Lords of the Forest

Who were the aboriginal people that the early explorers and immigrants met in New France? In the beginning, around 11,000 BC, depending on which school of archaelogical thought you follow, Asian hunters from Siberia crossed over the Berengia land bridge created during the last Ice Age. That was between Russia and Alaska. They then followed an ice corridor all the way down to Patagonia. When the ice retreated, they travelled back north bringing with them many of the things they had used in the south, such as the corn, beans and squash, the Iroqouis grew.


Routes of the First Americans

The earliest evidence of human existence in Canada is found 10,000 years ago in Nova Scotia,  Alberta and British Columbia. Again, this is using the conservative school of thought which says there must be material that can be carbon-dated.  About 8000 BC, the climate started to change drastically. The ice started to melt and raise the sea-level which covered Beringia. 5000 years ago, the climate stabilized to what it is today and the Bering Straight gained its present width of 80 km. Land animals and people from inner Asia no longer crossed, rather, it was sea mammal hunters and fishers that traded across the strait. Now, the population grew through natural increase rather than migration.

Between 3500 and 2000 years ago, the Mayan society developed using highways and building temples, all with stone tools. The Incas developed irrigation systems and built bridges and roads. They farmed more than 100 species of plants. In Ohio, giant mounds were built in different shapes and large towns were developed. Those people were replaced by the Missippians whose agriculture methods were later used by the Iroqouians. By the mid 15th century the Amerindian population reached 1,000,000 people. Half a million  of these people lived in what was to become Canada. That population would drop by 90% after European contact because of disease.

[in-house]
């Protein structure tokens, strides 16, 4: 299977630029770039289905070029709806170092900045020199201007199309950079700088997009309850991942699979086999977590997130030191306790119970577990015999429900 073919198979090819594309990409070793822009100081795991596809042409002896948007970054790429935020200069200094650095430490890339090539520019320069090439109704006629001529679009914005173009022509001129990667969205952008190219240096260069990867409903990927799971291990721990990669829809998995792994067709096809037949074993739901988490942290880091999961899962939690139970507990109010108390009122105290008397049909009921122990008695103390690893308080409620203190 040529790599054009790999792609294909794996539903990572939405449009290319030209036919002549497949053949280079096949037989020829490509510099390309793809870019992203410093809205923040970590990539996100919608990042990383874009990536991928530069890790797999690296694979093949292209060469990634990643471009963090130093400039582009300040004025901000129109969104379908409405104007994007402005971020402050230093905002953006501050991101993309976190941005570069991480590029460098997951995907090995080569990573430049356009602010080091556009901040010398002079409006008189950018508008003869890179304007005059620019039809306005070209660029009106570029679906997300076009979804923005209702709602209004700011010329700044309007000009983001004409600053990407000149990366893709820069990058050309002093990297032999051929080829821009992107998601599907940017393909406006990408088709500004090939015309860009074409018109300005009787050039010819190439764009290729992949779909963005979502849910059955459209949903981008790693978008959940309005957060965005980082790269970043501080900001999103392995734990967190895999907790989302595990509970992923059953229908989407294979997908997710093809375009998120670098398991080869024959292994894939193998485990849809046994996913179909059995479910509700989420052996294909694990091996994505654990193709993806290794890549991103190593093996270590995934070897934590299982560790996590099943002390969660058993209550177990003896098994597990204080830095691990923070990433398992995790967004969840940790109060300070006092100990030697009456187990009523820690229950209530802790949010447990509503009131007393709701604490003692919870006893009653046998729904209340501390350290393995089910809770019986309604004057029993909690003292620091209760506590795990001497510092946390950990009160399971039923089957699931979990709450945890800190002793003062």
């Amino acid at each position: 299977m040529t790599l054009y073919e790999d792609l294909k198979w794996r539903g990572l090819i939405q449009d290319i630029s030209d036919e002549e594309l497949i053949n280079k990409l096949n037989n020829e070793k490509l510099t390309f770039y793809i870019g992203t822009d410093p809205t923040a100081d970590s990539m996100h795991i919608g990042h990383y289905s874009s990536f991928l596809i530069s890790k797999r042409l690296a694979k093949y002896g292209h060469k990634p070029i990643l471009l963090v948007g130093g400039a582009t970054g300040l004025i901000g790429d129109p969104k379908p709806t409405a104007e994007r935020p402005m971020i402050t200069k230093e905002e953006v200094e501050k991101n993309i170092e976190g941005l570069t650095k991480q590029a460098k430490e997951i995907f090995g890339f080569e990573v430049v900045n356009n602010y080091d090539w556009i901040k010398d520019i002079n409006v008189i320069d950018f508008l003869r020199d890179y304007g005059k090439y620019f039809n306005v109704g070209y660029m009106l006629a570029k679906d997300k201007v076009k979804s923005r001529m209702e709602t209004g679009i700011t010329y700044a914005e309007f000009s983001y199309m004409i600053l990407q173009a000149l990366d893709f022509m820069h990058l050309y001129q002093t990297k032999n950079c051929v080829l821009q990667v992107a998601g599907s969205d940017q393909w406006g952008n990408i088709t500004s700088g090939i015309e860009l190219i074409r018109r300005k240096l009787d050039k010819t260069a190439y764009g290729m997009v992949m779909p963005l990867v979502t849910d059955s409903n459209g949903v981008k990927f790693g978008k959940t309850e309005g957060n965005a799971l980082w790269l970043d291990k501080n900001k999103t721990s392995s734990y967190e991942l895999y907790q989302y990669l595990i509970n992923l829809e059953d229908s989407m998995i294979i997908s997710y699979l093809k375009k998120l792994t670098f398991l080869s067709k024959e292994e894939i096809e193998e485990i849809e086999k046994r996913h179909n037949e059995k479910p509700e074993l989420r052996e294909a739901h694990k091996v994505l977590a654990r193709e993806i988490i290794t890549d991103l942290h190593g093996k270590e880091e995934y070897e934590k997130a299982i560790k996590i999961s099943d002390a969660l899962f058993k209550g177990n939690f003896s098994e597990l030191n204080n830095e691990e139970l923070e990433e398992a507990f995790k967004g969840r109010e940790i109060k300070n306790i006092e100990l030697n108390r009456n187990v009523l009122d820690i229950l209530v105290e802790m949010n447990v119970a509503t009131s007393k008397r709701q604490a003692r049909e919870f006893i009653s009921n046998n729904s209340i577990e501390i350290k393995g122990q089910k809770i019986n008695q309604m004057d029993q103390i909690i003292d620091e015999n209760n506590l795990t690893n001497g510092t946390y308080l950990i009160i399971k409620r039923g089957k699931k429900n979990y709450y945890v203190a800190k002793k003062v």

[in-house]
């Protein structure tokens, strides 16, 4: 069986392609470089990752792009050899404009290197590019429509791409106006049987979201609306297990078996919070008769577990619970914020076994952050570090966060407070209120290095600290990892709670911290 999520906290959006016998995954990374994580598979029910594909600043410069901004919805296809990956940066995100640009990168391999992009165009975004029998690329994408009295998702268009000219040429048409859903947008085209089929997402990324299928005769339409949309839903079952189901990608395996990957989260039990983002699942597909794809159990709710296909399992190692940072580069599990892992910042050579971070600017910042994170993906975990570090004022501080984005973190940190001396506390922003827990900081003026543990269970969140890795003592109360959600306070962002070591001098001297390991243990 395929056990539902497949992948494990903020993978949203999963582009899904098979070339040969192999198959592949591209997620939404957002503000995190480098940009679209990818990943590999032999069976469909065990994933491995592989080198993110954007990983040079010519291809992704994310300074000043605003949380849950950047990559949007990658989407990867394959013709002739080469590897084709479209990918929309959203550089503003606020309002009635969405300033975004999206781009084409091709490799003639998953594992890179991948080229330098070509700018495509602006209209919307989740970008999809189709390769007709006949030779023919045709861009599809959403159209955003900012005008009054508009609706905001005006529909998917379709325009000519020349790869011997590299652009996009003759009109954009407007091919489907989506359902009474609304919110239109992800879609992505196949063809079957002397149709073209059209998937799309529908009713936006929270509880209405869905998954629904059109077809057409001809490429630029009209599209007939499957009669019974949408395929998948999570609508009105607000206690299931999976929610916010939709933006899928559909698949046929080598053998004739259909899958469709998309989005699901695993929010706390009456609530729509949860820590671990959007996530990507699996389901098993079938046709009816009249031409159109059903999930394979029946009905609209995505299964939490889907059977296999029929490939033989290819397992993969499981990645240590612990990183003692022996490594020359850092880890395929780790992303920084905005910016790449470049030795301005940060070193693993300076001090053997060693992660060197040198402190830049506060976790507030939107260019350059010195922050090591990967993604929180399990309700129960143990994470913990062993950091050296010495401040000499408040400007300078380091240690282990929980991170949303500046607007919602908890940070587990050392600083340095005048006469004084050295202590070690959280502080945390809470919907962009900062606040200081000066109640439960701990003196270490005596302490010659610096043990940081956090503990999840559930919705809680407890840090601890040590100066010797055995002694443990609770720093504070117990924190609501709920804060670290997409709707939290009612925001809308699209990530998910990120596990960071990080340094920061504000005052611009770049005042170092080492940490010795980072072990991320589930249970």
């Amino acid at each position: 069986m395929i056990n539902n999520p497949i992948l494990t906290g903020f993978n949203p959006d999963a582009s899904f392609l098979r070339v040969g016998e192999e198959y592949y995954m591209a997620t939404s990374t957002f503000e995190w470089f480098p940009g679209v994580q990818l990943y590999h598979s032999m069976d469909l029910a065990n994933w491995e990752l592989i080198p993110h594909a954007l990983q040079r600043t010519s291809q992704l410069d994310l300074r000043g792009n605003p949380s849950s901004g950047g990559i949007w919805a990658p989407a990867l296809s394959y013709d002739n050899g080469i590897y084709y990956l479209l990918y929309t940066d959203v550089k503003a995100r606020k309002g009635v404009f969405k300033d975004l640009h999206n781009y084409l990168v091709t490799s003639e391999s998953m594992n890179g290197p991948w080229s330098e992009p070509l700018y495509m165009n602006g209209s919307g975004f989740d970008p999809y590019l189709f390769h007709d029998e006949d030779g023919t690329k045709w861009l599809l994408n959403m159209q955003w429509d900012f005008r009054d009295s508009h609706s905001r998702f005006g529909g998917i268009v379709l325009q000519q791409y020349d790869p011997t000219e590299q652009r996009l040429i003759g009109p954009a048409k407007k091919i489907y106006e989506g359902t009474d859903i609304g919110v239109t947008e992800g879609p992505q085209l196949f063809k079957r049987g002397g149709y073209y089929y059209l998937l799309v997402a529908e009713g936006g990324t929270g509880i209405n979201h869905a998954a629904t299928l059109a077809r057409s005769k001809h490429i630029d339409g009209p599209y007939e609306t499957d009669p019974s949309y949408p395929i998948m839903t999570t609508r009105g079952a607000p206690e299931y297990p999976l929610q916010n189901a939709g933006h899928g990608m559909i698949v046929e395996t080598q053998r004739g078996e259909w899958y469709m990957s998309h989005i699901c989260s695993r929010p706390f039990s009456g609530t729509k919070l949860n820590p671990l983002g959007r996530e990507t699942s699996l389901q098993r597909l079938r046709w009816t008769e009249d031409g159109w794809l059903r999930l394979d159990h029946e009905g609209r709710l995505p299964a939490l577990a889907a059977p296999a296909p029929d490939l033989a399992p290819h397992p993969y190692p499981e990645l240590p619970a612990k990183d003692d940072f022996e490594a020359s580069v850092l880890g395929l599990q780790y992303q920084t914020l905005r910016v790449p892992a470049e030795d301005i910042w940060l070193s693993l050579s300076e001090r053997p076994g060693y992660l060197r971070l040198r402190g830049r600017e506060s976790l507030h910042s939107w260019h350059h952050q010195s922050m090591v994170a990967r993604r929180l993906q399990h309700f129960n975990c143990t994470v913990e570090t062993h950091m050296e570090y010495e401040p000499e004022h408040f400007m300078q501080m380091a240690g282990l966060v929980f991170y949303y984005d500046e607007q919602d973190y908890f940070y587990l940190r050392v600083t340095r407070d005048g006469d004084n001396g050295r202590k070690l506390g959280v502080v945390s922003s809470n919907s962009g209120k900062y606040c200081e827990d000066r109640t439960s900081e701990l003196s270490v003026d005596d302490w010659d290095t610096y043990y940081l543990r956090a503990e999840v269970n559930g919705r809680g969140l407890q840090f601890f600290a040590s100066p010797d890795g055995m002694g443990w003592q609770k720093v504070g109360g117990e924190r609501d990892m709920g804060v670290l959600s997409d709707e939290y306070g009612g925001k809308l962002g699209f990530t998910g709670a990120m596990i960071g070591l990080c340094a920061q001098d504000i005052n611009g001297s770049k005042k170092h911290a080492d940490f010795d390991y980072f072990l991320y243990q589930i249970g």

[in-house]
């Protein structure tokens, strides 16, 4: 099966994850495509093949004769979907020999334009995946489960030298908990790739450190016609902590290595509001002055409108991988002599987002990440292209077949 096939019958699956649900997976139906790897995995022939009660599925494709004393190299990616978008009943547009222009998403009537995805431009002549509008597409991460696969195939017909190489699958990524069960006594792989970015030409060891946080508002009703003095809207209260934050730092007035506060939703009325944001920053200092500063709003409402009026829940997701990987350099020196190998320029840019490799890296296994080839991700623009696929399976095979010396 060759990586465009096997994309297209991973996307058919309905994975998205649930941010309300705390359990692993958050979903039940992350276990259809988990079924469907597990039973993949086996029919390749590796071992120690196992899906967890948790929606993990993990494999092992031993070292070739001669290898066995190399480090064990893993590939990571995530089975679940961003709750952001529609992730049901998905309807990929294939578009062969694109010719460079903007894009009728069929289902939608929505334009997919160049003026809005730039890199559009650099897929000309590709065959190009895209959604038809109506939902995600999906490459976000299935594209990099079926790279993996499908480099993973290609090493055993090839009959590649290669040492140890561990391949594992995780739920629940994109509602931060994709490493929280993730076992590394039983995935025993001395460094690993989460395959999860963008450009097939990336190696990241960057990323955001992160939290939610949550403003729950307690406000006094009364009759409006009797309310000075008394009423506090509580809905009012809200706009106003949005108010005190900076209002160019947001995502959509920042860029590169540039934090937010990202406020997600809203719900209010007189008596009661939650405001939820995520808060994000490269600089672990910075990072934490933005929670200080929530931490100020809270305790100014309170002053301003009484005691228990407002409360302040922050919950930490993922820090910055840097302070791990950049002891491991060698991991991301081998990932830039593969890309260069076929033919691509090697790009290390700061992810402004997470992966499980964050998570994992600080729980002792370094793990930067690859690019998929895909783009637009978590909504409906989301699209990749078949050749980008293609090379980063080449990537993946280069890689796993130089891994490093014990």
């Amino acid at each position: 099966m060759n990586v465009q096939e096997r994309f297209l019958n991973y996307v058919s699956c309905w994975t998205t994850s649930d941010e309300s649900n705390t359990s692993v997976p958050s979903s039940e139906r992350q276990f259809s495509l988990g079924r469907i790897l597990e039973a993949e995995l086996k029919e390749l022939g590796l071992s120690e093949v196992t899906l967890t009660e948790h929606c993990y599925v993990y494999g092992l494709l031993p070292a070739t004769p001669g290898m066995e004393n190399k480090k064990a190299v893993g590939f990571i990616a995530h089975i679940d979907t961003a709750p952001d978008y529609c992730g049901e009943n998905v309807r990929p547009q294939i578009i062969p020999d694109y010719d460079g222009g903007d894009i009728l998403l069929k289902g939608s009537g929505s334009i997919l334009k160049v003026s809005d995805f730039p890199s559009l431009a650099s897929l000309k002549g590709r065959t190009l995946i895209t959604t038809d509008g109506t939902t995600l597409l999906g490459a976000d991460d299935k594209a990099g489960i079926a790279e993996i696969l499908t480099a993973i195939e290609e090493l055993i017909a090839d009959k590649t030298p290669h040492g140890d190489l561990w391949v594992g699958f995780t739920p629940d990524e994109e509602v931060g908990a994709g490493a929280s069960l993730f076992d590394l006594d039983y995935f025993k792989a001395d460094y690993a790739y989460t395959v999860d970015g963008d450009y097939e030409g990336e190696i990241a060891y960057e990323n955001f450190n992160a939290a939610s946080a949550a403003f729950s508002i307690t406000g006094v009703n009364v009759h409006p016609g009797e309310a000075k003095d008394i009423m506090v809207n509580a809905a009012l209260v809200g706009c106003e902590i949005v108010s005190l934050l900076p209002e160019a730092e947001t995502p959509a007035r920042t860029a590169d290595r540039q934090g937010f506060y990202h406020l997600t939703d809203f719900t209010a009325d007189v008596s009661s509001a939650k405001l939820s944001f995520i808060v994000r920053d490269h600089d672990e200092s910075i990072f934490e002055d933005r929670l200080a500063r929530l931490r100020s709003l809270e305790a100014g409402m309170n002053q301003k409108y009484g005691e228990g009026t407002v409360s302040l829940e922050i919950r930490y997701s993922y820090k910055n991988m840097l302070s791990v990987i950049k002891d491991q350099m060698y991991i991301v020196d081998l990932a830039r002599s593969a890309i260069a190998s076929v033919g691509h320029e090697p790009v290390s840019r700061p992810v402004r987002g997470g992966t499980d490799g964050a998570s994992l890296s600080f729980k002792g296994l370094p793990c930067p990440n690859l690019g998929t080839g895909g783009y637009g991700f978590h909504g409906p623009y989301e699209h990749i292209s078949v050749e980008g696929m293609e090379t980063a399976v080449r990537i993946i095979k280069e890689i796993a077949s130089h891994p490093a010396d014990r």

By 1492, northeastern America was covered by a dense canopy of trees which swept from the frozen north to the swampy south. The soil was rich and fertile. This was the home of the Algonquian people who were primarily hunter-gatherers. They hunted moose, beaver, fish and duck which were often preserved by smoking. Their nomadic way of life required a portable shelter or wigwam. Four saplings were tied together and covered by long strips of bark which were sewn together. Swamp grass lined the inside to keep out moisture. Fir branches covered with moose hides made both floor and beds. Moose hide also provided clothing which was decorated with quills, eagle feathers and shells. They also wore beaded jewellery.


Clothing of the Woodland Indians

The Iroquois people lived on land which stretched from upper New York state and desended on the west to the St. Lawrence Valley, Lake Ontario and Lake Erie. They were known as ” the romans of the new world” and “kinsmen of the wolves” for their savagery. The tribes that arose in the early 14th century in New York state were mutually hostile which in the end, was part of the reason for their decline. They eventually grew and formed a confederacy of five tribes that terrorized the Algonquian and dissident Iroquois tribes including the Huron. By the 17th century, they controlled an area from Maine to the Mississippi River.


Iroqouis Confederacy 1600

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